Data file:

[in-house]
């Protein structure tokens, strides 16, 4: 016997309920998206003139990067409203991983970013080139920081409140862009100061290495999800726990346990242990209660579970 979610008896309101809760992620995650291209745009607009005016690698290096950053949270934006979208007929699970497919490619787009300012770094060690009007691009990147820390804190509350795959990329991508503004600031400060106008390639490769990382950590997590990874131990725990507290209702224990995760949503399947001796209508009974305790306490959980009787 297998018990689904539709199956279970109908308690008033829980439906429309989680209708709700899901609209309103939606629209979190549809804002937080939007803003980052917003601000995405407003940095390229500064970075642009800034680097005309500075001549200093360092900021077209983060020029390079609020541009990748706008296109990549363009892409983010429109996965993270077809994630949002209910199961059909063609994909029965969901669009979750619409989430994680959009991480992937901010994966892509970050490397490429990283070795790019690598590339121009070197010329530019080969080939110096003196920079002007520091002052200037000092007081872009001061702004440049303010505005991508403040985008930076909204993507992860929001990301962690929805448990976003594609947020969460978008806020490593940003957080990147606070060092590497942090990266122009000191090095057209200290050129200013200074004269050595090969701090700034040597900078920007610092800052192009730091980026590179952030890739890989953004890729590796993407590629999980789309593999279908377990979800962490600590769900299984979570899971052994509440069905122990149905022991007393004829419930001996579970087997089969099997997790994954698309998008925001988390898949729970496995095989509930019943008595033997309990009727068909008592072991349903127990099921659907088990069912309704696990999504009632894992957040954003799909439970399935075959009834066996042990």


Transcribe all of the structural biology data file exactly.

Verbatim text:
[in-house]
């Protein structure tokens, strides 16, 4: 016997309920998206003139990067409203991983970013080139920081409140862009100061290495999800726990346990242990209660579970 979610008896309101809760992620995650291209745009607009005016690698290096950053949270934006979208007929699970497919490619787009300012770094060690009007691009990147820390804190509350795959990329991508503004600031400060106008390639490769990382950590997590990874131990725990507290209702224990995760949503399947001796209508009974305790306490959980009787 297998018990689904539709199956279970109908308690008033829980439906429309989680209708709700899901609209309103939606629209979190549809804002937080939007803003980052917003601000995405407003940095390229500064970075642009800034680097005309500075001549200093360092900021077209983060020029390079609020541009990748706008296109990549363009892409983010429109996965993270077809994630949002209910199961059909063609994909029965969901669009979750619409989430994680959009991480992937901010994966892509970050490397490429990283070795790019690598590339121009070197010329530019080969080939110096003196920079002007520091002052200037000092007081872009001061702004440049303010505005991508403040985008930076909204993507992860929001990301962690929805448990976003594609947020969460978008806020490593940003957080990147606070060092590497942090990266122009000191090095057209200290050129200013200074004269050595090969701090700034040597900078920007610092800052192009730091980026590179952030890739890989953004890729590796993407590629999980789309593999279908377990979800962490600590769900299984979570899971052994509440069905122990149905022991007393004829419930001996579970087997089969099997997790994954698309998008925001988390898949729970496995095989509930019943008595033997309990009727068909008592072991349903127990099921659907088990069912309704696990999504009632894992957040954003799909439970399935075959009834066996042990």